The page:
I’m getting married in July, so it is safe to say a basketball game will take second fiddle to that as far as top experiences of 2003 go, but I can’t fathom anything else that will top the experience of witnessing those young men give every ounce of energy, guts and heart they had.
I didn’t think much could top the Kansas game (Arizona played at Kansas earlier in the year, in a game that saw the Cats go down big, then rally to blow out the Jayhawks), but this game did. By a mile. I have had the pleasure of seeing some amazing basketball games in my life, but I can’t really imagine something that will be more entertaining, gut wrenching or dramatic.
Looking back I am in awe, but at the time it was an agonizing experience. I was a nervous wreck. I could not cheer or jeer at press row, I could only suffer. Midway in the second half, fellow Cat Tracks writer Judd Graham turned to me and asked if I was nervous.
“Nah, they’re due for a run,” I said confidently.
The run came, 9-0 and I started to think about writing my story and confirming reservations for Anaheim. Like most opponents, I expected Gonzaga to fold. After all the mighty Wildcats just scored nine in a row. It was time to throw in the towel. That didn't happen.
This wasn’t the Gonzaga team that fell apart last year against Wyoming. This was the team that made it to three straight Sweet 16s. This was a team that must have underachieved, because the team I saw in Salt Lake City was every bit as good as Kansas and Texas. Blake Stepp is clutch. Tony Skinner is a guy I would want on my team. The front court is as deep as anyone’s. Don’t even get me started on Ronny Turiaf. Hinrich and Collison are good, but Stepp and Turiaf are right there.
Gonzaga did not quit and I did get nervous. My palms got damp. I chewed my fingernails, and when they got too short I went to work on my pen. In the final minutes my stomach did flip-flops. Overtime saw my fingers go numb. By the second overtime my legs were shaking and I wanted to puke. I loved it.
Late in the game, a volunteer sitting at press row looked at her watch and remarked to me, “it’s only seven, it seems like it’s ten o’clock.”
I didn’t say it to her then, but it seemed like it took five hours because the game was in slow motion. How long did it take Jason Gardner’s first free throw to eke its way over the front of the rim? Stepp’s potential game winner didn’t want to come down after the miss. It seemed like Channing Frye and Rick Anderson could only wait and watch as the rebound waited to come down.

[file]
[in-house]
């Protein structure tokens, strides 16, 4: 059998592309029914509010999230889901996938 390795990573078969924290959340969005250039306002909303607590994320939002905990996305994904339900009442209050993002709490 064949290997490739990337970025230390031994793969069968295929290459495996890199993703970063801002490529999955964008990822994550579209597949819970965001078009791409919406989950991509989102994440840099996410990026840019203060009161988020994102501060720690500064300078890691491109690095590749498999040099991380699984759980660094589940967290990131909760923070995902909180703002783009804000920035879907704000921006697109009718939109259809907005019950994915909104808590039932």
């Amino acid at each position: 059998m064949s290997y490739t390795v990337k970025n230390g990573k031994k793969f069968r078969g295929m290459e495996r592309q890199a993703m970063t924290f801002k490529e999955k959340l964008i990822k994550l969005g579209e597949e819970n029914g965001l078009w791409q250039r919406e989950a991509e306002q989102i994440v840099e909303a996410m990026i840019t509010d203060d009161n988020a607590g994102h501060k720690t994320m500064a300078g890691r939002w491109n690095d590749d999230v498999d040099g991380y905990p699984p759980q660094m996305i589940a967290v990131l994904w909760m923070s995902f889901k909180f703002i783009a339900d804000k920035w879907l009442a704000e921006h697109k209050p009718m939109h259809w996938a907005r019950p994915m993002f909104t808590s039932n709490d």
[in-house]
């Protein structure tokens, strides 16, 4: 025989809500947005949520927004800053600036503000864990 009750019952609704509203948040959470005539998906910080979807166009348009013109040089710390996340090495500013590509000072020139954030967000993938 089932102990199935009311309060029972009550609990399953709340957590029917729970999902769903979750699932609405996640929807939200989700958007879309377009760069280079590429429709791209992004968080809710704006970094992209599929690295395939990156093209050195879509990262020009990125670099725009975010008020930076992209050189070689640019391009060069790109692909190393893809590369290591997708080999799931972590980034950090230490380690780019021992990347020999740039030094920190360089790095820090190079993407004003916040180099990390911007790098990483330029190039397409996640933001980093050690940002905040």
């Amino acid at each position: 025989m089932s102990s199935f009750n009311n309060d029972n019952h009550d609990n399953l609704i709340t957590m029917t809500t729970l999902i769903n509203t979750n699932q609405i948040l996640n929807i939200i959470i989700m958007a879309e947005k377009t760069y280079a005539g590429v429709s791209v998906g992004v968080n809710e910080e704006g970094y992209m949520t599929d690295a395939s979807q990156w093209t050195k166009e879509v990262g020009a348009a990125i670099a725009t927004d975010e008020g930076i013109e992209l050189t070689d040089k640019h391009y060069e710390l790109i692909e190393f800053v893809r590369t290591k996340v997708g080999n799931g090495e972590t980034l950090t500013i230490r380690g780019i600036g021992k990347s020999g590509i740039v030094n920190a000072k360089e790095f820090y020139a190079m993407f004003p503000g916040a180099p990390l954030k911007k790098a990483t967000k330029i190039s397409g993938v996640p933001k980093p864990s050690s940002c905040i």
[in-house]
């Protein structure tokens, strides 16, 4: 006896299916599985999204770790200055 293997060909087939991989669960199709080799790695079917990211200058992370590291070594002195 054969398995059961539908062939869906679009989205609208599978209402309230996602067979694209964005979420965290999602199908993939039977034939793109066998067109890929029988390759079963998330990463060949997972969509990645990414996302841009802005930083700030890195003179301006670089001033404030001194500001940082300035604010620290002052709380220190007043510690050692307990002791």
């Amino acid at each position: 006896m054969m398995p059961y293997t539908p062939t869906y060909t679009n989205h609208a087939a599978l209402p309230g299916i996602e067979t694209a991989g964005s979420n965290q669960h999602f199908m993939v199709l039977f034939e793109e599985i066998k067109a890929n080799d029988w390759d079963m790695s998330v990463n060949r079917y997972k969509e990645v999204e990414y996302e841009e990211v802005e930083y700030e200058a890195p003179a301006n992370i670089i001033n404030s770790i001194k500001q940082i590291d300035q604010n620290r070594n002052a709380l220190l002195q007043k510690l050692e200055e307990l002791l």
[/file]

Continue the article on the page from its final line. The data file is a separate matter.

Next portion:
As slow as the ball was, Tony Skinner was a blur. He came from nowhere for the tip. He was a navy blue streak parting a sea of white. He got his hand on the ball and then time slowed down again. This time the ball crawled to the rim. When it finally hit the iron it bounced straight up. At the time I thought it was going to bounce away. I did not see Richard Fox jump up. I was focused on the ball. As it started to descend I realized my initial evaluation was off. It was not going to bounce away. It was heading straight down.
I’ve been told that replay shows that Fox indeed touched the ball. Technically it was offensive goaltending, but realistically it had nothing to do with the ball falling through the hoop. It wouldn’t be the first, or last call, the officials would miss.
The tip fell and the Bulldogs celebrated like they had won the national championship. They were so happy, so excited that I had to look at the scoreboard to make sure they didn’t just win. For a second my heart dropped, did I have the score wrong? People keep pointing out that Jason Gardner missed the free throw that would have put the Wildcats up three. They say the Cats win if he makes it. I’m not so sure. Don’t you get the feeling that Gonzaga makes the three if they are down three? Wasn’t this destined to go to overtime?
Overtime concerned me. The Cats fell flat in LA when the game went to OT (Arizona lost to No. 8 seeded UCLA in overtime in the first round of the Pac-10 Tournament the week before.). Gonzaga had all the momentum. It looked like the Cats’ season could end.